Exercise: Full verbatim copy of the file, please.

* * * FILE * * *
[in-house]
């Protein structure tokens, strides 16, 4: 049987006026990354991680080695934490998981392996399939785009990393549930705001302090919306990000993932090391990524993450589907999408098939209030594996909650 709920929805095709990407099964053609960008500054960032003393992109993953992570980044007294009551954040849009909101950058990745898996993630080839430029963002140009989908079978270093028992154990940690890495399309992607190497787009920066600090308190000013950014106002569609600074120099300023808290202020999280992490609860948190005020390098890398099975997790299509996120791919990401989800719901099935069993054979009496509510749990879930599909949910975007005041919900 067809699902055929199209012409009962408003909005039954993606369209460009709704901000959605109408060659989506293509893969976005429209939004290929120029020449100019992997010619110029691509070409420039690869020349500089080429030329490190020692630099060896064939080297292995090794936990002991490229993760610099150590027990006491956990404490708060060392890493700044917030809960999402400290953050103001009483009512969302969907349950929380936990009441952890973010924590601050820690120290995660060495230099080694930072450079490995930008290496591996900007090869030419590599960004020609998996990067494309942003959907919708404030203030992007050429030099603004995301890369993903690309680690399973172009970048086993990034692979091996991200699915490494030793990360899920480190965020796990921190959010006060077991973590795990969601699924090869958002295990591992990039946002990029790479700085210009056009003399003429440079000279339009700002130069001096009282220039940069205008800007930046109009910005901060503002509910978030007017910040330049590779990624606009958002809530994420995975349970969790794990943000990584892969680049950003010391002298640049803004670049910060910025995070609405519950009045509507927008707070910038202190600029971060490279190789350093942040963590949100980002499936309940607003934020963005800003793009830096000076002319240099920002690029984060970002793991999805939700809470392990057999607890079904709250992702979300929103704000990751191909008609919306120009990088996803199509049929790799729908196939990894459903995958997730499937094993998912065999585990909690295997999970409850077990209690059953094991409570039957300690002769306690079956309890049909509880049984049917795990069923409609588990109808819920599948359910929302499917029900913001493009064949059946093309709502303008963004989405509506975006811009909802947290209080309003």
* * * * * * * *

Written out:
[in-house]
């Protein structure tokens, strides 16, 4: 049987006026990354991680080695934490998981392996399939785009990393549930705001302090919306990000993932090391990524993450589907999408098939209030594996909650 709920929805095709990407099964053609960008500054960032003393992109993953992570980044007294009551954040849009909101950058990745898996993630080839430029963002140009989908079978270093028992154990940690890495399309992607190497787009920066600090308190000013950014106002569609600074120099300023808290202020999280992490609860948190005020390098890398099975997790299509996120791919990401989800719901099935069993054979009496509510749990879930599909949910975007005041919900 067809699902055929199209012409009962408003909005039954993606369209460009709704901000959605109408060659989506293509893969976005429209939004290929120029020449100019992997010619110029691509070409420039690869020349500089080429030329490190020692630099060896064939080297292995090794936990002991490229993760610099150590027990006491956990404490708060060392890493700044917030809960999402400290953050103001009483009512969302969907349950929380936990009441952890973010924590601050820690120290995660060495230099080694930072450079490995930008290496591996900007090869030419590599960004020609998996990067494309942003959907919708404030203030992007050429030099603004995301890369993903690309680690399973172009970048086993990034692979091996991200699915490494030793990360899920480190965020796990921190959010006060077991973590795990969601699924090869958002295990591992990039946002990029790479700085210009056009003399003429440079000279339009700002130069001096009282220039940069205008800007930046109009910005901060503002509910978030007017910040330049590779990624606009958002809530994420995975349970969790794990943000990584892969680049950003010391002298640049803004670049910060910025995070609405519950009045509507927008707070910038202190600029971060490279190789350093942040963590949100980002499936309940607003934020963005800003793009830096000076002319240099920002690029984060970002793991999805939700809470392990057999607890079904709250992702979300929103704000990751191909008609919306120009990088996803199509049929790799729908196939990894459903995958997730499937094993998912065999585990909690295997999970409850077990209690059953094991409570039957300690002769306690079956309890049909509880049984049917795990069923409609588990109808819920599948359910929302499917029900913001493009064949059946093309709502303008963004989405509506975006811009909802947290209080309003």